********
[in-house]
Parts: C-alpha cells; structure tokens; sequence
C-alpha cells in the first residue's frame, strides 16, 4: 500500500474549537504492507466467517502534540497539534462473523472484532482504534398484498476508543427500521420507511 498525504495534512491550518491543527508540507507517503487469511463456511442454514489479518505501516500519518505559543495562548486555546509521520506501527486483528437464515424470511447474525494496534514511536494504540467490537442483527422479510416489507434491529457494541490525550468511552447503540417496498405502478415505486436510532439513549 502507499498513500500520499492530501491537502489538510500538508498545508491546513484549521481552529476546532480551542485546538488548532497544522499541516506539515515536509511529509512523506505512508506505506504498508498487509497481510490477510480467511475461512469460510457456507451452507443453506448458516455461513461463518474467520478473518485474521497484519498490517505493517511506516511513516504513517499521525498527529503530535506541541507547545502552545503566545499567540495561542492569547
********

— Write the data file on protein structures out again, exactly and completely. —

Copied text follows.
[in-house]
Parts: C-alpha cells; structure tokens; sequence
C-alpha cells in the first residue's frame, strides 16, 4: 500500500474549537504492507466467517502534540497539534462473523472484532482504534398484498476508543427500521420507511 498525504495534512491550518491543527508540507507517503487469511463456511442454514489479518505501516500519518505559543495562548486555546509521520506501527486483528437464515424470511447474525494496534514511536494504540467490537442483527422479510416489507434491529457494541490525550468511552447503540417496498405502478415505486436510532439513549 502507499498513500500520499492530501491537502489538510500538508498545508491546513484549521481552529476546532480551542485546538488548532497544522499541516506539515515536509511529509512523506505512508506505506504498508498487509497481510490477510480467511475461512469460510457456507451452507443453506448458516455461513461463518474467520478473518485474521497484519498490517505493517511506516511513516504513517499521525498527529503530535506541541507547545502552545503566545499567540495561542492569547